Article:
Healthcare


We want to know: How do you get from here to there?

by Jillian Walker 18 Feb 2014
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It’s March, which means that most of us have abandoned our New Year’s Resolutions. The primary reason seems to be our way of thinking. We know where we start, and we know where we want to end up, but most of the middle remains murky. So, armed with new running shoes (or Chantix or some fad diet), we embark on these endeavors, hoping that if we make it a month, we will see results. And not just any results. Every year, in our post-holiday fog, we suspend reality, and our expectations supersede what we know to be rationally true: A month of working out does not an Olympian make.

The problem isn’t the lack of a plan per se. We know that if we want to lose weight, we need to eat healthier and exercise more. If we want to run a 10k, we have to train regularly. I’m not sure the issue is even one of derailment-by-distraction. Sure, work or family can disrupt our efforts for a day, even a week. But disruptions merely camouflage the real point of vulnerability: By focusing on an overwhelming end goal, we forget to measure the little bits of progress made every day.  Rarely does anyone get from here to there without the fortitude successful tracking provides.

Lately, I’ve been reading a lot about the word strategy. Current argument holds that overuse has voided the term of any clear meaning, resulting in strategy (i.e., the how) becoming synonymous with vision (i.e., the what). It seems to me that, much like in our personal lives, business sometimes loses touch with the nuts and bolts of strategy. It’s much easier (and probably more fun) to think about grandiose concepts and rely on clichéd attainment paths than it is to articulate the tactics that turn strategic thought into actionable initiatives. Getting further into the fine print of initiative tracking seems even less sexy. However, because success almost never occurs at metamorphic speed (more often sneaking up on us), we must spend some time considering the resources and metrics that prove progress is being made. 

Visitors of his Autobiography understand that Benjamin Franklin is the Founding Father of translating vision into strategy via initiative tracking. When reflecting on how to live a virtuous life, Franklin doesn’t simply list his initiatives (conveyed, of course, in Franklin’s trademark aphoristic style). No. He sets up a segmented plan and he develops a tracking device, which helps him visualize achieving, for example, temperance. “Eat not to Dullness. Drink not to Elevation” is managed in daily increments by depicting moments of failure on an illustrated chart. Each week introduces a new virtue so that in three months’ time, Franklin’s vision becomes reality. He remarks, “The encouraging Pleasure of seeing on my Pages the Progress I made in Virtue, by clearing successively my Lines of their Spots, till in the End by a Number of Courses, I should be happy in viewing a clean Book after a thirteen Weeks’ daily Examination.” Now, Franklin is famous for his libertine ways—ones which he would hardly deny. We can even picture the self-stylized master rhetorician smirking when writing these words. But Franklin’s charm resides in a subtext of self-deprecation and even earnestness so that we cannot discard what’s sage in these observations. Indeed, it is the pleasure of marking progress that sustains an initiative’s life.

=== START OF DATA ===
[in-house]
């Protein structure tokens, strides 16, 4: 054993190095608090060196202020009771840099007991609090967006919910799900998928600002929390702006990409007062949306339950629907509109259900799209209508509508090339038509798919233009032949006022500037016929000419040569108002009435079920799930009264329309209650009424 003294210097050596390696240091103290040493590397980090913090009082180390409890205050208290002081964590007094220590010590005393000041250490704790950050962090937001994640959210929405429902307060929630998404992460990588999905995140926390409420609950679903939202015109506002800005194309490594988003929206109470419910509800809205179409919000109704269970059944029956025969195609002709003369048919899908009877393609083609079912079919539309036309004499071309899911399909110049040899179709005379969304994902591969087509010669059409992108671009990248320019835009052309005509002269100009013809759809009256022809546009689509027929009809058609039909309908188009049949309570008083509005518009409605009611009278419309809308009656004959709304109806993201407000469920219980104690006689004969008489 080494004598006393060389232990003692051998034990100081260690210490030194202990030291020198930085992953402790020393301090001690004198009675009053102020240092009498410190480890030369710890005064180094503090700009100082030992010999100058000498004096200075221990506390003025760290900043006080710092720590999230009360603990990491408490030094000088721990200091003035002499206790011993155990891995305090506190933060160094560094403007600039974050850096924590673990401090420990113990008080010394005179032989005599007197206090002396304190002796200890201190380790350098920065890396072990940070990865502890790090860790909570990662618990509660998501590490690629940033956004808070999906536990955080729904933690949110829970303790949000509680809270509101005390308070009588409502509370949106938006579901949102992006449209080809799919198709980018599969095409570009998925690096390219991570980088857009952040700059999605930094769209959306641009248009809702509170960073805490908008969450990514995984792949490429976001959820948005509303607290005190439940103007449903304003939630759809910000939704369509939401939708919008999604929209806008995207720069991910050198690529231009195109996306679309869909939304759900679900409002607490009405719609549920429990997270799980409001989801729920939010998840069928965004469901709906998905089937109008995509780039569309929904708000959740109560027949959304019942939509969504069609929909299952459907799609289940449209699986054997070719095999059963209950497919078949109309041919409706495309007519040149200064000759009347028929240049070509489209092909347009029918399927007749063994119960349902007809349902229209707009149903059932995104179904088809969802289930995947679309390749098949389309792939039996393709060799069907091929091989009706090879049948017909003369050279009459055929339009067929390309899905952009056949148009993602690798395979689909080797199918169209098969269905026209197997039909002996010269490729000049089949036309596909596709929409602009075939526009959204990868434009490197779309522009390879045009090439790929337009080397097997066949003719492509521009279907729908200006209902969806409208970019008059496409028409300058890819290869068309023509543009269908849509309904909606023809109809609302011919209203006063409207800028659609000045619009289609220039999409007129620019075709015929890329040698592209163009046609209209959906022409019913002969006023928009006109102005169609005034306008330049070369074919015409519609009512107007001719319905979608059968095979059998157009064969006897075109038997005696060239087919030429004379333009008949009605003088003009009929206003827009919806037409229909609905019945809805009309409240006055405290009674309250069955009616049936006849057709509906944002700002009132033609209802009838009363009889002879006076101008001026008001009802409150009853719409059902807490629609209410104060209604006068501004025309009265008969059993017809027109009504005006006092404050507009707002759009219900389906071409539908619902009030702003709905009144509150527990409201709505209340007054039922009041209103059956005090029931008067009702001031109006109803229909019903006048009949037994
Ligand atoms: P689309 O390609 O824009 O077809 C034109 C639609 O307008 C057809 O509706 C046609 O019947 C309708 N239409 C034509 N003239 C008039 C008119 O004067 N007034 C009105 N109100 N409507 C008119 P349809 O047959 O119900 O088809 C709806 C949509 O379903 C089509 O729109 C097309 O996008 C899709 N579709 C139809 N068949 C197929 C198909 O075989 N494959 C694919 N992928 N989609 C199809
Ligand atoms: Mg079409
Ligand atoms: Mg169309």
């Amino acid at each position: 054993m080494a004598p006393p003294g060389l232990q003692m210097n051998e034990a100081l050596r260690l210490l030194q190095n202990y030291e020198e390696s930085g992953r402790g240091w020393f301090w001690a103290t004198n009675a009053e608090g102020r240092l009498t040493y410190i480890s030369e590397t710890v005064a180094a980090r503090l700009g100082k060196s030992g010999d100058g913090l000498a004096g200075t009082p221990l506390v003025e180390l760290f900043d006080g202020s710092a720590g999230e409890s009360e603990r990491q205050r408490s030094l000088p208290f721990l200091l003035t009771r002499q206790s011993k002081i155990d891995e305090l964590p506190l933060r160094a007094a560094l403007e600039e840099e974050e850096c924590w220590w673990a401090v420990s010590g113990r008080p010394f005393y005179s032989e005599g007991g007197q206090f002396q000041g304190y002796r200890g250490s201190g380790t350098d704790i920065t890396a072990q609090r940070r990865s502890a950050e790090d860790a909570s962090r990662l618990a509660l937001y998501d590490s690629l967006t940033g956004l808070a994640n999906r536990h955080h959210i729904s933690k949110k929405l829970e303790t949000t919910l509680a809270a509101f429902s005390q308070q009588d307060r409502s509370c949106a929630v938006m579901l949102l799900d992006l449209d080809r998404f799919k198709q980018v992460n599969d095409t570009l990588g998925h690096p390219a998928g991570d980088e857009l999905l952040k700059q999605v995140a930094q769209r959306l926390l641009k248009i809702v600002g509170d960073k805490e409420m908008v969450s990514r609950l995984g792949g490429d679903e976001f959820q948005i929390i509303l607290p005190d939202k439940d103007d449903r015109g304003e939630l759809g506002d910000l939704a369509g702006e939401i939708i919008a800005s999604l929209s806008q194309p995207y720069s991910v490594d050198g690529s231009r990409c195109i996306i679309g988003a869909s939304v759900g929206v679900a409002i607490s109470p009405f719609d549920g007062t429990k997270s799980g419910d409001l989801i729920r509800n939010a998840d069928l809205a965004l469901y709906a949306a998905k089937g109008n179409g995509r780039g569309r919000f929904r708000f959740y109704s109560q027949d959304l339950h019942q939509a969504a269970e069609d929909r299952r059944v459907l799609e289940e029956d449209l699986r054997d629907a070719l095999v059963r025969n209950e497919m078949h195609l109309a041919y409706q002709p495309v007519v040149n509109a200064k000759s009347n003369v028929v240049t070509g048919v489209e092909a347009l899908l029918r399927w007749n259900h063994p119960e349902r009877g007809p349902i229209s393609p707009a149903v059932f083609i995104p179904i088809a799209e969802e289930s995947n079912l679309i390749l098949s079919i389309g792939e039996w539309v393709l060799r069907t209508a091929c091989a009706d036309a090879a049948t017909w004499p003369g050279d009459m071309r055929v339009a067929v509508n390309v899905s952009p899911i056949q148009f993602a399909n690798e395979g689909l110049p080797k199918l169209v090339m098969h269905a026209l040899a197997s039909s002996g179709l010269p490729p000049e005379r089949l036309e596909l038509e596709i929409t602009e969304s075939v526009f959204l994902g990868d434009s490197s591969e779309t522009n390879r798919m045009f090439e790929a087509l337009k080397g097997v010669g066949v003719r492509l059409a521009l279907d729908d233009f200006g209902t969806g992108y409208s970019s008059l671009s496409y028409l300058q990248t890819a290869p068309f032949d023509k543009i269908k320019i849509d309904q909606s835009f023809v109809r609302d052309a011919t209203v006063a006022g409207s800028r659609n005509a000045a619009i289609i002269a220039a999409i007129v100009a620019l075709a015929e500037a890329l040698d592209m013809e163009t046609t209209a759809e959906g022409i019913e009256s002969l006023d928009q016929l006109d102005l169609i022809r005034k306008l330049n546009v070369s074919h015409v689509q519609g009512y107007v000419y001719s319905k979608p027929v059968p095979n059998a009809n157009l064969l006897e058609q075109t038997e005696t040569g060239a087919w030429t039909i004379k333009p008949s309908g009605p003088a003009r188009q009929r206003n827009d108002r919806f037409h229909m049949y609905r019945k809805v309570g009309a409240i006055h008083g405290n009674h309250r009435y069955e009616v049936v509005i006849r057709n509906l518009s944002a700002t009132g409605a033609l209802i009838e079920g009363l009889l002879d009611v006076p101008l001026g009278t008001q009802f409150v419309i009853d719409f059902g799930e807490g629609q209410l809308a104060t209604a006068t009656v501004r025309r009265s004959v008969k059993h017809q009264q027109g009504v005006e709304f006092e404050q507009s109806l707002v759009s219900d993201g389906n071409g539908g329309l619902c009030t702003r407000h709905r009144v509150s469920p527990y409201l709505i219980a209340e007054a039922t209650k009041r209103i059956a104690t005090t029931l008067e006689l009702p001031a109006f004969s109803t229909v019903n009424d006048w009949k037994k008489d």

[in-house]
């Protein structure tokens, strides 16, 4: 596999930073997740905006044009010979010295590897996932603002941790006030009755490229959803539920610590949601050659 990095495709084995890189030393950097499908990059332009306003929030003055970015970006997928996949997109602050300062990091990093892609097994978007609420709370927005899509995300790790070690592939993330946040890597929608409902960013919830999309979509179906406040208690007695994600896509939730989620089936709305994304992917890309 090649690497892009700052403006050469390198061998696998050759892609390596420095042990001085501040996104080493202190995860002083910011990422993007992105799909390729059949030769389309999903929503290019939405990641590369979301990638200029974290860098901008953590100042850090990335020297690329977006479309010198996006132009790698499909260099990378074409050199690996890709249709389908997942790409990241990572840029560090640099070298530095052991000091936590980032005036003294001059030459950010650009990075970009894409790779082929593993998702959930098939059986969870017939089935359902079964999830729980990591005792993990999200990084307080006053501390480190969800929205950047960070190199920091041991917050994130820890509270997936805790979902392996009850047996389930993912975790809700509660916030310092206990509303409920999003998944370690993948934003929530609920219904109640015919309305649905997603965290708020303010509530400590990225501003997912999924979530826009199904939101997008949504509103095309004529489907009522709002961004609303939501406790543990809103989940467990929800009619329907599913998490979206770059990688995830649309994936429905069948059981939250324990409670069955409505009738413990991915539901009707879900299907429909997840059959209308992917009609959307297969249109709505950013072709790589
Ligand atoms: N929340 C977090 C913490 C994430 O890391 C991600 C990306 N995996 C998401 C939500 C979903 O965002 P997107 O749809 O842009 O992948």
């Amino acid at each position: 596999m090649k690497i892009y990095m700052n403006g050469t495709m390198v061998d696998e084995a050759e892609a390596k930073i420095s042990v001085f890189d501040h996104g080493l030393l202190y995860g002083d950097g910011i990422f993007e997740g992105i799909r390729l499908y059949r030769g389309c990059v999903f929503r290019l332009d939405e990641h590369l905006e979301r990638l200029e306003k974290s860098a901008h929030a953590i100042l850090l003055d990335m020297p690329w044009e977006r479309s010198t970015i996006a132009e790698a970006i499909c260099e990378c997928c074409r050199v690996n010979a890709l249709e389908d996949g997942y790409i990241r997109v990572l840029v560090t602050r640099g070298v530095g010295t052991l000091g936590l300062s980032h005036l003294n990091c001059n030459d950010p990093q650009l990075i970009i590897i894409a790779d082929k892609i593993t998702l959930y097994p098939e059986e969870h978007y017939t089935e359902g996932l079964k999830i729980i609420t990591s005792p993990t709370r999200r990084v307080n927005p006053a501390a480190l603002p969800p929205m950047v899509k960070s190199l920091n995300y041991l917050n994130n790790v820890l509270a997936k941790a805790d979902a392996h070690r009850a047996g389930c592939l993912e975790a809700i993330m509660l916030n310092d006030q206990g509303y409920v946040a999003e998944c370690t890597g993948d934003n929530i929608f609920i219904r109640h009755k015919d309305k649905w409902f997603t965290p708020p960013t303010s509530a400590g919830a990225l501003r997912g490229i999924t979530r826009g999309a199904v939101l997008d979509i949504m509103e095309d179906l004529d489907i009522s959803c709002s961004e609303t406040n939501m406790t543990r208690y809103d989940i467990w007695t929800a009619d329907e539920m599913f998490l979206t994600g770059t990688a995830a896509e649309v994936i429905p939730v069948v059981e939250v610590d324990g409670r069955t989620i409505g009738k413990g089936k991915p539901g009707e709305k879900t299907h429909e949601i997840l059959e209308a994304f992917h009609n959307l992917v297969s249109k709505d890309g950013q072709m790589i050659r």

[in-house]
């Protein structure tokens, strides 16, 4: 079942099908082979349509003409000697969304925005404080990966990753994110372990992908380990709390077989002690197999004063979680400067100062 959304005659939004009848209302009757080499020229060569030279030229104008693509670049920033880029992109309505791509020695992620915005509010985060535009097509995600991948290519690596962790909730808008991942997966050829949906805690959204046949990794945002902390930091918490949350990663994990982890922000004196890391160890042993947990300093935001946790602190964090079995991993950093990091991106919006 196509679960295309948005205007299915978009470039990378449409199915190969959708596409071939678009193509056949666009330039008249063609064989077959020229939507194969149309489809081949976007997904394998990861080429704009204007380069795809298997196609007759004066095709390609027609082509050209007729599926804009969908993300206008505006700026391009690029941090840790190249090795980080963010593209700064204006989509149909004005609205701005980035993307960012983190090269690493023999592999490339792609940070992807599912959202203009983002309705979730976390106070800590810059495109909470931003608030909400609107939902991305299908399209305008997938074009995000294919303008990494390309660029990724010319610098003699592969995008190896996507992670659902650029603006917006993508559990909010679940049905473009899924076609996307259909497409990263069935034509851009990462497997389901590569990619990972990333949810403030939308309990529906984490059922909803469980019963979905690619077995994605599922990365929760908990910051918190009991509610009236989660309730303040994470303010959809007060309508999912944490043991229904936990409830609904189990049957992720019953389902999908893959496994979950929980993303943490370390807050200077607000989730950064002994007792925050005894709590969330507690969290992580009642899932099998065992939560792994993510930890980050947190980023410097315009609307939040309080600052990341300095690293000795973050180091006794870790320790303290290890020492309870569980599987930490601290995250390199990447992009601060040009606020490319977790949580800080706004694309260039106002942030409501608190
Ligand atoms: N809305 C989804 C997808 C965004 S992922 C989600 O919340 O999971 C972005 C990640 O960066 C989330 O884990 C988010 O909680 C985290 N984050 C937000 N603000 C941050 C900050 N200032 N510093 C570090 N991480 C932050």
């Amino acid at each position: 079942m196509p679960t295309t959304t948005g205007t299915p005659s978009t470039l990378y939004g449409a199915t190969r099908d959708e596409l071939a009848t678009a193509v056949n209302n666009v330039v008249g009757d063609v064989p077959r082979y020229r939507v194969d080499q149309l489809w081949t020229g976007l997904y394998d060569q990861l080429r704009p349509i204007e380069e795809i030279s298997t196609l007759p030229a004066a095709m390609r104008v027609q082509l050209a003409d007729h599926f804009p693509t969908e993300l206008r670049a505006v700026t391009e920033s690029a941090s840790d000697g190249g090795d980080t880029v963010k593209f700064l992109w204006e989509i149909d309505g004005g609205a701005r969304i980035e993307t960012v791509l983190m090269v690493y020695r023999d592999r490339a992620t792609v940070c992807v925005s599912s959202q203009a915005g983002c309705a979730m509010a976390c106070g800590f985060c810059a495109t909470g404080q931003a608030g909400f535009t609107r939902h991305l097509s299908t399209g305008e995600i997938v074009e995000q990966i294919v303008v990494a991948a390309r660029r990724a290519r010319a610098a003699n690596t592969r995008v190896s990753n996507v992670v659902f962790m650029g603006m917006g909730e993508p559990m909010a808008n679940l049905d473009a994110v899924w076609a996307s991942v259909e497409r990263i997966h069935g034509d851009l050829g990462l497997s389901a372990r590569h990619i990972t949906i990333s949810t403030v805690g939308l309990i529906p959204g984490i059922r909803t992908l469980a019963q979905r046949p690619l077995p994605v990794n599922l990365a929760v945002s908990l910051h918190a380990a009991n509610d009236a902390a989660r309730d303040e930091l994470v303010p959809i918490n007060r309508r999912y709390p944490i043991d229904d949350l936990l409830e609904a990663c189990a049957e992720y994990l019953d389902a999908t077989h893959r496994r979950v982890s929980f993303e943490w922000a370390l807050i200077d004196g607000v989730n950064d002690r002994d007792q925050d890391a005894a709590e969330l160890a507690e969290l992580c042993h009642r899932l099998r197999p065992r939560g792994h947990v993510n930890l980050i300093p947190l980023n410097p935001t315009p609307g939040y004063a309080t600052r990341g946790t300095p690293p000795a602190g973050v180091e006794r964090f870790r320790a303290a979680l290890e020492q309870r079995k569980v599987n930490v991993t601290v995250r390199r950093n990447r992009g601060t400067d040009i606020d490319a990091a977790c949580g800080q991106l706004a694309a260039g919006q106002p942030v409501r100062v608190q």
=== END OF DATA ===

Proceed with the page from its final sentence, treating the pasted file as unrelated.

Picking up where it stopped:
And so, with exercise, discipline, fortitude, goals, strategies, and Ben Franklin in mind, Frost & Sullivan’s Growth Team Membership, in conjunction with SCIP, presents its annual 2014 Corporate Strategy Priorities Survey, with a special interest section devoted to initiative tracking. This survey identifies the key challenges strategists face, particularly when gauging the impact of initiatives, as well as trends in resource allocation. It only takes about eight minutes to complete, and respondents receive a copy of the results. Your input helps us determine where corporate strategy stands and helps you benchmark your efforts. So get to it! In fact, doing so would be downright Franklinian of you.

Jillian Walker is a best practices research analyst with Frost & Sullivan’s Growth Team Membership. Follow her on Twitter @JillianMWalker. All references to the Autobiography of Benjamin Franklin can be found through Google Books. 

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